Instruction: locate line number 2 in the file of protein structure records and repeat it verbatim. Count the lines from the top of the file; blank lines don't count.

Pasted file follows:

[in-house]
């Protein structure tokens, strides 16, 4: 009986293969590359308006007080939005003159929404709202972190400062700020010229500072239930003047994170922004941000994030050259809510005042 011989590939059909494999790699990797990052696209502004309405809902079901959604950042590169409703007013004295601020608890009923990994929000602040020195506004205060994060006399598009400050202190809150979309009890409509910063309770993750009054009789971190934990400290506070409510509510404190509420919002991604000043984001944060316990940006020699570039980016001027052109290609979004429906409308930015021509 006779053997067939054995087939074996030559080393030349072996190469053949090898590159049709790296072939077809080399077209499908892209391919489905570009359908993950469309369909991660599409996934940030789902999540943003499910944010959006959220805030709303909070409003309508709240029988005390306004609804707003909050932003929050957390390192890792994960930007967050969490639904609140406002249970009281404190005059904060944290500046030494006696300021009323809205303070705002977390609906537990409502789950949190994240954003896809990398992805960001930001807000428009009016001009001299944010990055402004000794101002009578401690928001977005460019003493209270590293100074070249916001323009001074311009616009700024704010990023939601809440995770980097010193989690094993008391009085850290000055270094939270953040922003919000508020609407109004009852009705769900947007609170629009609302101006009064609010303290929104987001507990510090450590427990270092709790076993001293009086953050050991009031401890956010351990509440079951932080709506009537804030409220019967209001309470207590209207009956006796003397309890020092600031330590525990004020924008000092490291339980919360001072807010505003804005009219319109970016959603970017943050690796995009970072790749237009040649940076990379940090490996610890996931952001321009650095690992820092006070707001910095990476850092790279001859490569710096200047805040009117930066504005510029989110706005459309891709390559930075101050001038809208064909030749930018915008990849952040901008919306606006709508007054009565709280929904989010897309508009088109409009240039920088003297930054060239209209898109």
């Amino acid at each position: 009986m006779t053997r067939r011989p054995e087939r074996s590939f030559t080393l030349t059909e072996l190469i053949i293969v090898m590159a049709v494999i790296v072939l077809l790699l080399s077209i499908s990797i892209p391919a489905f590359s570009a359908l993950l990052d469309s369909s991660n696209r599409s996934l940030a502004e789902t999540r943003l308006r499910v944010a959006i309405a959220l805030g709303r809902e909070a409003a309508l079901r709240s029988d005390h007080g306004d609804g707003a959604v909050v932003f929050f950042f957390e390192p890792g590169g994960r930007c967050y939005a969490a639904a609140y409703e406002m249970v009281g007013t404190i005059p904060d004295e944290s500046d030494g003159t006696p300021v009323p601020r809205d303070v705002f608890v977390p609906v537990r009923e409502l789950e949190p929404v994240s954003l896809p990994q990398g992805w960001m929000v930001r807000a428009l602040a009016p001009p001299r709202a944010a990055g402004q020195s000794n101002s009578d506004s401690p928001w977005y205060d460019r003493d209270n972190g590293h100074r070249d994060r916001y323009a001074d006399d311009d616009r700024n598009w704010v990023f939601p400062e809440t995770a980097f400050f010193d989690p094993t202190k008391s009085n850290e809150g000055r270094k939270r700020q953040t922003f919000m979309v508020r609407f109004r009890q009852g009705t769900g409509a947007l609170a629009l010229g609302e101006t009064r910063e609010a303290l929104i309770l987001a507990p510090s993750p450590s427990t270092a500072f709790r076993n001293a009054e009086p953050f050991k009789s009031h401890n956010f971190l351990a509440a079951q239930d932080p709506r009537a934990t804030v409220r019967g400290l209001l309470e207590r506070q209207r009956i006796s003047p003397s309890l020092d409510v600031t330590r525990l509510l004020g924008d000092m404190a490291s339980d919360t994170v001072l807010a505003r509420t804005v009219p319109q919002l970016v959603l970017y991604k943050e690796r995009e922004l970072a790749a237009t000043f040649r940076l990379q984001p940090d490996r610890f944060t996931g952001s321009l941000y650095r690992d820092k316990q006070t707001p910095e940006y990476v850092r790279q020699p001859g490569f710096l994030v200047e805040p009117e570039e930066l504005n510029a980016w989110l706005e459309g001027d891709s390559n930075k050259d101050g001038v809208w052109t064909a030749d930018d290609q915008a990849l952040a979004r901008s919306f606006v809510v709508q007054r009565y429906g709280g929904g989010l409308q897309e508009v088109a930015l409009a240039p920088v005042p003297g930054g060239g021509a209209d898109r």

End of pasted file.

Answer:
């Protein structure tokens, strides 16, 4: 009986293969590359308006007080939005003159929404709202972190400062700020010229500072239930003047994170922004941000994030050259809510005042 011989590939059909494999790699990797990052696209502004309405809902079901959604950042590169409703007013004295601020608890009923990994929000602040020195506004205060994060006399598009400050202190809150979309009890409509910063309770993750009054009789971190934990400290506070409510509510404190509420919002991604000043984001944060316990940006020699570039980016001027052109290609979004429906409308930015021509 006779053997067939054995087939074996030559080393030349072996190469053949090898590159049709790296072939077809080399077209499908892209391919489905570009359908993950469309369909991660599409996934940030789902999540943003499910944010959006959220805030709303909070409003309508709240029988005390306004609804707003909050932003929050957390390192890792994960930007967050969490639904609140406002249970009281404190005059904060944290500046030494006696300021009323809205303070705002977390609906537990409502789950949190994240954003896809990398992805960001930001807000428009009016001009001299944010990055402004000794101002009578401690928001977005460019003493209270590293100074070249916001323009001074311009616009700024704010990023939601809440995770980097010193989690094993008391009085850290000055270094939270953040922003919000508020609407109004009852009705769900947007609170629009609302101006009064609010303290929104987001507990510090450590427990270092709790076993001293009086953050050991009031401890956010351990509440079951932080709506009537804030409220019967209001309470207590209207009956006796003397309890020092600031330590525990004020924008000092490291339980919360001072807010505003804005009219319109970016959603970017943050690796995009970072790749237009040649940076990379940090490996610890996931952001321009650095690992820092006070707001910095990476850092790279001859490569710096200047805040009117930066504005510029989110706005459309891709390559930075101050001038809208064909030749930018915008990849952040901008919306606006709508007054009565709280929904989010897309508009088109409009240039920088003297930054060239209209898109």